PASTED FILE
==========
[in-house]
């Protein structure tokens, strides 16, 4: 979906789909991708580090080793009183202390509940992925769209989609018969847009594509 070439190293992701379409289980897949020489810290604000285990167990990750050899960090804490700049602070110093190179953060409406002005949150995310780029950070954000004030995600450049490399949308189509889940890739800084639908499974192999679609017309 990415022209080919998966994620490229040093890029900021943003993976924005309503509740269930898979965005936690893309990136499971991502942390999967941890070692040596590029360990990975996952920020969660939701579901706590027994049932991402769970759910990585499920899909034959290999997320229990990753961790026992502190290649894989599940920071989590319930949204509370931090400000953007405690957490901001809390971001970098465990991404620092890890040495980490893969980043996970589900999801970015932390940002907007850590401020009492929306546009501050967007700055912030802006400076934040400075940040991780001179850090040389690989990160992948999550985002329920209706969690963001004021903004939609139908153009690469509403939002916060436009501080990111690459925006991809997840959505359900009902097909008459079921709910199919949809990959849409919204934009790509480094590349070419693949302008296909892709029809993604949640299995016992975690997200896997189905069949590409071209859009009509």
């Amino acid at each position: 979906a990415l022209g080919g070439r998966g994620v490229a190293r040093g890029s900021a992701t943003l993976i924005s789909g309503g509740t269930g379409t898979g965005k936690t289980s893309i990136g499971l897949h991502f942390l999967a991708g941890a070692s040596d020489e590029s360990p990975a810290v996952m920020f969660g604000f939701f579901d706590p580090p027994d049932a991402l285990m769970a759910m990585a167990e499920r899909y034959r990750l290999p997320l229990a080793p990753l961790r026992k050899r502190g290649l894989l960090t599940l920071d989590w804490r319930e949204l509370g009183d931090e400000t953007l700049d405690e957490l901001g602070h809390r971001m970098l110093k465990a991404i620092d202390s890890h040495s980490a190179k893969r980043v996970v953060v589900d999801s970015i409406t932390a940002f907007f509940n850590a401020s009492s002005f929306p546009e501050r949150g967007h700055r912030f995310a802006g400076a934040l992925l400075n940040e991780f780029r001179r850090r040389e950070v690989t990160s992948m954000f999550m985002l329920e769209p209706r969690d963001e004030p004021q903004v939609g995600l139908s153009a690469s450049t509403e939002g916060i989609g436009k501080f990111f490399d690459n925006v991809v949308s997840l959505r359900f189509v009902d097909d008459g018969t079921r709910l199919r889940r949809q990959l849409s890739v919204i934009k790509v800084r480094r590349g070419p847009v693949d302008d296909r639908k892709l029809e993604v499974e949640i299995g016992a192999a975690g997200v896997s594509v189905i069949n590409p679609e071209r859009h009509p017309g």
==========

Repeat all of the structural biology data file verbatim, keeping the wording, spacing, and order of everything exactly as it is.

[in-house]
């Protein structure tokens, strides 16, 4: 979906789909991708580090080793009183202390509940992925769209989609018969847009594509 070439190293992701379409289980897949020489810290604000285990167990990750050899960090804490700049602070110093190179953060409406002005949150995310780029950070954000004030995600450049490399949308189509889940890739800084639908499974192999679609017309 990415022209080919998966994620490229040093890029900021943003993976924005309503509740269930898979965005936690893309990136499971991502942390999967941890070692040596590029360990990975996952920020969660939701579901706590027994049932991402769970759910990585499920899909034959290999997320229990990753961790026992502190290649894989599940920071989590319930949204509370931090400000953007405690957490901001809390971001970098465990991404620092890890040495980490893969980043996970589900999801970015932390940002907007850590401020009492929306546009501050967007700055912030802006400076934040400075940040991780001179850090040389690989990160992948999550985002329920209706969690963001004021903004939609139908153009690469509403939002916060436009501080990111690459925006991809997840959505359900009902097909008459079921709910199919949809990959849409919204934009790509480094590349070419693949302008296909892709029809993604949640299995016992975690997200896997189905069949590409071209859009009509």
């Amino acid at each position: 979906a990415l022209g080919g070439r998966g994620v490229a190293r040093g890029s900021a992701t943003l993976i924005s789909g309503g509740t269930g379409t898979g965005k936690t289980s893309i990136g499971l897949h991502f942390l999967a991708g941890a070692s040596d020489e590029s360990p990975a810290v996952m920020f969660g604000f939701f579901d706590p580090p027994d049932a991402l285990m769970a759910m990585a167990e499920r899909y034959r990750l290999p997320l229990a080793p990753l961790r026992k050899r502190g290649l894989l960090t599940l920071d989590w804490r319930e949204l509370g009183d931090e400000t953007l700049d405690e957490l901001g602070h809390r971001m970098l110093k465990a991404i620092d202390s890890h040495s980490a190179k893969r980043v996970v953060v589900d999801s970015i409406t932390a940002f907007f509940n850590a401020s009492s002005f929306p546009e501050r949150g967007h700055r912030f995310a802006g400076a934040l992925l400075n940040e991780f780029r001179r850090r040389e950070v690989t990160s992948m954000f999550m985002l329920e769209p209706r969690d963001e004030p004021q903004v939609g995600l139908s153009a690469s450049t509403e939002g916060i989609g436009k501080f990111f490399d690459n925006v991809v949308s997840l959505r359900f189509v009902d097909d008459g018969t079921r709910l199919r889940r949809q990959l849409s890739v919204i934009k790509v800084r480094r590349g070419p847009v693949d302008d296909r639908k892709l029809e993604v499974e949640i299995g016992a192999a975690g997200v896997s594509v189905i069949n590409p679609e071209r859009h009509p017309g």